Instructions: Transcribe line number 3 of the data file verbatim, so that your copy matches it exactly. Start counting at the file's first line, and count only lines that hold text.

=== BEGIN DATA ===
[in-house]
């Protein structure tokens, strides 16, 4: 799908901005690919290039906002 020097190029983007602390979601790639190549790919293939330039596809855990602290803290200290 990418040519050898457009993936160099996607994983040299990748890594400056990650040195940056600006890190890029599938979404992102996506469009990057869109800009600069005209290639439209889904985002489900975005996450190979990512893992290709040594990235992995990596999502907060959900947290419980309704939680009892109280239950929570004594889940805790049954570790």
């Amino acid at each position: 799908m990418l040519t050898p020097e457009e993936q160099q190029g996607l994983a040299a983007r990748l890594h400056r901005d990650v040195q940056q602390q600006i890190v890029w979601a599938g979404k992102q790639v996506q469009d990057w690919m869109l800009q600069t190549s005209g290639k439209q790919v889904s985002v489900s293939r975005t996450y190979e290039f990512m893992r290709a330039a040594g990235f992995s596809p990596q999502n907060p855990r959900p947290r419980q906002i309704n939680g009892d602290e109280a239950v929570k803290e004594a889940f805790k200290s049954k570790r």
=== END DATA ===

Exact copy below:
């Amino acid at each position: 799908m990418l040519t050898p020097e457009e993936q160099q190029g996607l994983a040299a983007r990748l890594h400056r901005d990650v040195q940056q602390q600006i890190v890029w979601a599938g979404k992102q790639v996506q469009d990057w690919m869109l800009q600069t190549s005209g290639k439209q790919v889904s985002v489900s293939r975005t996450y190979e290039f990512m893992r290709a330039a040594g990235f992995s596809p990596q999502n907060p855990r959900p947290r419980q906002i309704n939680g009892d602290e109280a239950v929570k803290e004594a889940f805790k200290s049954k570790r």